Biological ion channels are able to generate coherent and oscillatory signals from intrinsically noisy and stochastic components for ultrasensitive discrimination with the use of stochastic resonance, a concept not yet demonstrated in human-made analogs. We show that a single-walled carbon nanotube demonstrates oscillations in electroosmotic current through its interior at specific ranges of electric field that are the signatures of coherence resonance. Stochastic pore blocking is observed when individual cations partition into the nanotube obstructing an otherwise stable proton current. The observed oscillations occur because of coupling between pore blocking and a proton-diffusion limitation at the pore mouth. The result illustrates how simple ionic transport can generate coherent waveforms within an inherently noisy environment and points to new types of nanoreactors, sensors, and nanofluidic channels based on this platform.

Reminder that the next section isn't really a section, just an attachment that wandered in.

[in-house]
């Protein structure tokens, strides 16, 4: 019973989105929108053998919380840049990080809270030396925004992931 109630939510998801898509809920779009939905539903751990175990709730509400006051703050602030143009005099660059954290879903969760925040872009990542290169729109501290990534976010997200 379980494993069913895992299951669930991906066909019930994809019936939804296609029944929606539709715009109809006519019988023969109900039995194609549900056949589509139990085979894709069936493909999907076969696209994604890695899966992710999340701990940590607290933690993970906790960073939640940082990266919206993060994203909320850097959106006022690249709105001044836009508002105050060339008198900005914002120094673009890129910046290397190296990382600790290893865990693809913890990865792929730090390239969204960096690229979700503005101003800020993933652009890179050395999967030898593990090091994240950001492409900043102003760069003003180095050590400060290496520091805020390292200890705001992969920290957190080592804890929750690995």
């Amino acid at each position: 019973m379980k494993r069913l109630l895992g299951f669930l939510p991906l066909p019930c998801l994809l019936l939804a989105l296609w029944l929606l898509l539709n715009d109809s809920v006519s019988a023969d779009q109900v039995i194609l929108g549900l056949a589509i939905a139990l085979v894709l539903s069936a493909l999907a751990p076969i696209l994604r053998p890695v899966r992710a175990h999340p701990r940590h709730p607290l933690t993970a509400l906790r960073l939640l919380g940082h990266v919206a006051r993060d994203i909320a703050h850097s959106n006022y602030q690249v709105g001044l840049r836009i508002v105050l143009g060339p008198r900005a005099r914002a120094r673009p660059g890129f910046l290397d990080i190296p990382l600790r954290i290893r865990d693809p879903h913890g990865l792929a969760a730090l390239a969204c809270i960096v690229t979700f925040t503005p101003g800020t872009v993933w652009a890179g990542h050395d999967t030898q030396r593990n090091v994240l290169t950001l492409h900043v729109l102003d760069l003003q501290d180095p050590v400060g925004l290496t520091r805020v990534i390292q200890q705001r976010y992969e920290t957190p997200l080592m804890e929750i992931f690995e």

ASJC Scopus subject areas